The Maine Ethics Commission fined the inaugural committee of Gov. Janet Mills $2,000 Wednesday under a new law requiring disclosure of inaugural committee finances.

Mills’ committee was fined for continuing to collect donations 10 months past the legal deadline for doing so. But commissioners also criticized the new law, passed by a ballot initiative, for its tight deadline.

In other matters, the commission approved a $2,000 late-filing fine against Unite Portland, a political action committee that worked to defeat the re-election bid of former Portland Mayor Ethan Strimling in November. The commission also was told that Betsy Sweet, a 2018 gubernatorial candidate now running in the Democratic U.S. Senate primary, has agreed to repay about $8,000 in Clean Elections Act funds that the commission’s staff said were improperly spent during her Blaine House campaign last year.

The new law on inaugural committee fundraising under which Mills was penalized requires committees to finish their work by Jan. 31 and file final finance reports no later than Feb. 15.  A bill to change those requirements is expected to be heard during the upcoming session of the Legislature, set to start in January.

The inaugural committee continued to collect donations because it was unable to cover its expenses for the January celebration, including to the city of Augusta for its use of the Augusta Civic Center.

The committee paid off its more than $60,000 debt to the Civic Center on Dec. 2, following a $43,000 donation on Nov. 26 from financier and philanthropist S. Donald Sussman, a frequent contributor to Maine Democratic candidates and progressive groups. Jay Cashman, a Boston construction mogul, also donated $10,000 to the committee on Nov. 27.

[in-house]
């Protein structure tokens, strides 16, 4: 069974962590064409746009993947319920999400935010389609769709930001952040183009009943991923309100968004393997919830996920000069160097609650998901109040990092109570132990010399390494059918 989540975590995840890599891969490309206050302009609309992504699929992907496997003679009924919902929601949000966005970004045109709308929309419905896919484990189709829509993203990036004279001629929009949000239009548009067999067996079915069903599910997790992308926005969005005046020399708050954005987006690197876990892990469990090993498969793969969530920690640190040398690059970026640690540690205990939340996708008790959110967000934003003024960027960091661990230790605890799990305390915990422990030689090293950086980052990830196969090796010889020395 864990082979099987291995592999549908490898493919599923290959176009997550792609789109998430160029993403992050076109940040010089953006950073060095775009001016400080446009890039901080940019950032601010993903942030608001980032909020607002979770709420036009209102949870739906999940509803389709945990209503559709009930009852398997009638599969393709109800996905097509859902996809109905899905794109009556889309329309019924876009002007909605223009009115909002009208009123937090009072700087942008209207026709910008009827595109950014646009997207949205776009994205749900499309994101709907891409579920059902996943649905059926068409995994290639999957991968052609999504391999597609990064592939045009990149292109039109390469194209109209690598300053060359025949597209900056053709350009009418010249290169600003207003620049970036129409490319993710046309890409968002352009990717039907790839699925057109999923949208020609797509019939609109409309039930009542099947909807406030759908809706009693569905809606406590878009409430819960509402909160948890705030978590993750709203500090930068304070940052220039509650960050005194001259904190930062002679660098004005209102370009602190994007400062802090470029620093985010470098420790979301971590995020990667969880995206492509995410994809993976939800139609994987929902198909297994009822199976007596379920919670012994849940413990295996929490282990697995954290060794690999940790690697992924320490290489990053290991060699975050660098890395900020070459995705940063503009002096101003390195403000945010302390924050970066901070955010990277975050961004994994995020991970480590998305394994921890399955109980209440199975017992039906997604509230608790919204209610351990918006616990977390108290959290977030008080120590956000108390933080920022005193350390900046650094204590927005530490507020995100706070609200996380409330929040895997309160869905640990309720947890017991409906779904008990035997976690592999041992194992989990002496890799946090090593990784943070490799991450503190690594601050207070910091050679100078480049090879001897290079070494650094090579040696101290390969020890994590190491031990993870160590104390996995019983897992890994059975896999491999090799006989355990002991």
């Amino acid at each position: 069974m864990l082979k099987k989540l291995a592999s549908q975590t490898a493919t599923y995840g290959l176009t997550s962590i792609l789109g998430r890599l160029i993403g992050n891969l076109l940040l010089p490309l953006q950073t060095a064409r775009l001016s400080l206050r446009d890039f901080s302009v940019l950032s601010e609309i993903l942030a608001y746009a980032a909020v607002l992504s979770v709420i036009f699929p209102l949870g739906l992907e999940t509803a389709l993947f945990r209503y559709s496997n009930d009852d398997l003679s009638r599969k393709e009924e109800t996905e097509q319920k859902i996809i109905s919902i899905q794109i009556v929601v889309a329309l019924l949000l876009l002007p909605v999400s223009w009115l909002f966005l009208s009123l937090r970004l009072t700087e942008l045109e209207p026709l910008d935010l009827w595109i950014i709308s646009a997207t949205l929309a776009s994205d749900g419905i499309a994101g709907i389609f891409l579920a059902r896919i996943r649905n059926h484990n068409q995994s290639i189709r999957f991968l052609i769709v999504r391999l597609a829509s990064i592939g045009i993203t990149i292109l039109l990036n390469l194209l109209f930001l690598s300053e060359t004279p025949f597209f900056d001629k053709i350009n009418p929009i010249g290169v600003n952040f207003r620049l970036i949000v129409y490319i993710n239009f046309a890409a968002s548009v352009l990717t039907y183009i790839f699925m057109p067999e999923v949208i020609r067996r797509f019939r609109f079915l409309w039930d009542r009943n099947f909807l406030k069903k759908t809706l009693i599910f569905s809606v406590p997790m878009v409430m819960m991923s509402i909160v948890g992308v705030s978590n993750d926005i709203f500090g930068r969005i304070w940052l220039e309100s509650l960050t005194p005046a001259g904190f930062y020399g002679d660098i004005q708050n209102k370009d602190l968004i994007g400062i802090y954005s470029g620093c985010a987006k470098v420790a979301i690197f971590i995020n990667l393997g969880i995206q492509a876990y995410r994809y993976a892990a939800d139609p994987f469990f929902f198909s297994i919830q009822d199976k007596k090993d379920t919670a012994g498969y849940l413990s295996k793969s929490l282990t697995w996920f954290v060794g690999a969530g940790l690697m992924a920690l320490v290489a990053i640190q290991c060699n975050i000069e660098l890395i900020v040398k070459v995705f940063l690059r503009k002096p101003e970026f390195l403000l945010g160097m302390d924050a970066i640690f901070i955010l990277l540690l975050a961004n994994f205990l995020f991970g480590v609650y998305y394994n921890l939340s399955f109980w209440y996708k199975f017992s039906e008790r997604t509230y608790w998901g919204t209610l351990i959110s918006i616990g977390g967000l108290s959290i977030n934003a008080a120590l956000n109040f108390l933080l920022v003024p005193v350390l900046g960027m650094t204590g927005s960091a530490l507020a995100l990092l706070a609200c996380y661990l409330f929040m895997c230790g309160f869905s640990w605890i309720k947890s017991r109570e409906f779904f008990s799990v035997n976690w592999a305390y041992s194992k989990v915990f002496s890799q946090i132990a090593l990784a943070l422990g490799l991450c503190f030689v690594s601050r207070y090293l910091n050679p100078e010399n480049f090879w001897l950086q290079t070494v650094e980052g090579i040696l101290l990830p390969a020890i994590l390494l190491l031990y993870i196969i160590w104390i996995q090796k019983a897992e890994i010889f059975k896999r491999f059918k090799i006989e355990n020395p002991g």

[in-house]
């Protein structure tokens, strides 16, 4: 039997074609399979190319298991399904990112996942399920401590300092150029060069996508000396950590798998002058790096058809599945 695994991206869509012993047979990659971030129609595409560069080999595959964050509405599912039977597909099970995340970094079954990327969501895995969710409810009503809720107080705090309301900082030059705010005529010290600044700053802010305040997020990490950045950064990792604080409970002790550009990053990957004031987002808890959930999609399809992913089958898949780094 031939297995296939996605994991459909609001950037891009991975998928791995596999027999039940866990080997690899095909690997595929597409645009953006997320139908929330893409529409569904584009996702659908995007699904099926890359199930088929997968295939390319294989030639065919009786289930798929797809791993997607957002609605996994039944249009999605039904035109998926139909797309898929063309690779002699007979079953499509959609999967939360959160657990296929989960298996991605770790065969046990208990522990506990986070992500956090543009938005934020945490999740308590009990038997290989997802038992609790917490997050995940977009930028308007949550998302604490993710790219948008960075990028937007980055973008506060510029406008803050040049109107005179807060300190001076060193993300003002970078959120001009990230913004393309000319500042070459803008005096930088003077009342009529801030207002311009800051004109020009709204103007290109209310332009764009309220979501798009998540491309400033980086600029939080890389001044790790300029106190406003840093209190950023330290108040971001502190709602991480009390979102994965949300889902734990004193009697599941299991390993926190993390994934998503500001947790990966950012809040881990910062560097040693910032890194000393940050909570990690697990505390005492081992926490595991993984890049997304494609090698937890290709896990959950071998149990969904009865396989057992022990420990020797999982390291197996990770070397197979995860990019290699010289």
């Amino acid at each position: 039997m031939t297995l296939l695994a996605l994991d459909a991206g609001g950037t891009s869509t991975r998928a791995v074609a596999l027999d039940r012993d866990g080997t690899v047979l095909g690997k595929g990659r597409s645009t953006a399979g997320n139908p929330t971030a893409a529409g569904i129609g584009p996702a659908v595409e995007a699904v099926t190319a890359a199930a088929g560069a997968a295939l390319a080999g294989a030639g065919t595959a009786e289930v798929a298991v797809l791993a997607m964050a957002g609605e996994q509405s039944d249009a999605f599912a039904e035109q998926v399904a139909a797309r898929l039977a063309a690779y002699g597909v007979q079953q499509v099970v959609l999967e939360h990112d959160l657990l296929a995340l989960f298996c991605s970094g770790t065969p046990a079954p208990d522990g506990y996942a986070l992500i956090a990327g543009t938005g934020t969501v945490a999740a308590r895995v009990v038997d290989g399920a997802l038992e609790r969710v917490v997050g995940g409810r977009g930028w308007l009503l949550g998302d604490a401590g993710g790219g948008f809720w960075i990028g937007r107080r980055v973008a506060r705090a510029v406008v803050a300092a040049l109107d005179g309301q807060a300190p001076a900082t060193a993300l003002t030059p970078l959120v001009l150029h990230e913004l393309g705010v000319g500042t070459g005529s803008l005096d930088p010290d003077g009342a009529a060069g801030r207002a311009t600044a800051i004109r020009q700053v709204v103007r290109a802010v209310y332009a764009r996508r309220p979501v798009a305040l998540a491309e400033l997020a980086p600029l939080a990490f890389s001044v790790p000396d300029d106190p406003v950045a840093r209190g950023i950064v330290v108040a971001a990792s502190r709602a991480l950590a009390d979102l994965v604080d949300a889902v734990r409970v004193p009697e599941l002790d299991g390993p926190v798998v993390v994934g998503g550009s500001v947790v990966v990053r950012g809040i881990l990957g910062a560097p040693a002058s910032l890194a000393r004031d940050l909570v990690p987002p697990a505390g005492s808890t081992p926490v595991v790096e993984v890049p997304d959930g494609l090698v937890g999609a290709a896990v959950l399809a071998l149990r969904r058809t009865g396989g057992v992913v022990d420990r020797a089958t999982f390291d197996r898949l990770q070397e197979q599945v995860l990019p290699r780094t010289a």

The committee found itself in debt after it was billed $62,902 more than the $132,000 the city quoted for food, services and use of the Civic Center. Michael Carey, an attorney for the inaugural committee, agreed the committee had missed the deadline in law for wrapping up its activities, but also noted there was little harm done to the public and no deception involved around how funds were raised or spent on the celebration. He suggested the commission only fine the committee $750.

In November, officials at the Civic Center said the inaugural committee had been making regular payments on its debt and was in regular communication with them about the matter although it still owed about $61,000 to the city at that time.

Carey also said the committee received one more bill on Tuesday for $2,198.60 from a company that took down the stage following the inauguration. In a letter to the commission, Carey said after that bill was paid the committee would have $4,419.98 on hand, which would cover the penalty from the commission. The committee’s remaining cash balance would be donated to a Maine nonprofit that helps survivors of domestic violence, he said. The law allows the committee’s balance to be given to the state, returned to the donors or donated to any Maine-based nonprofit.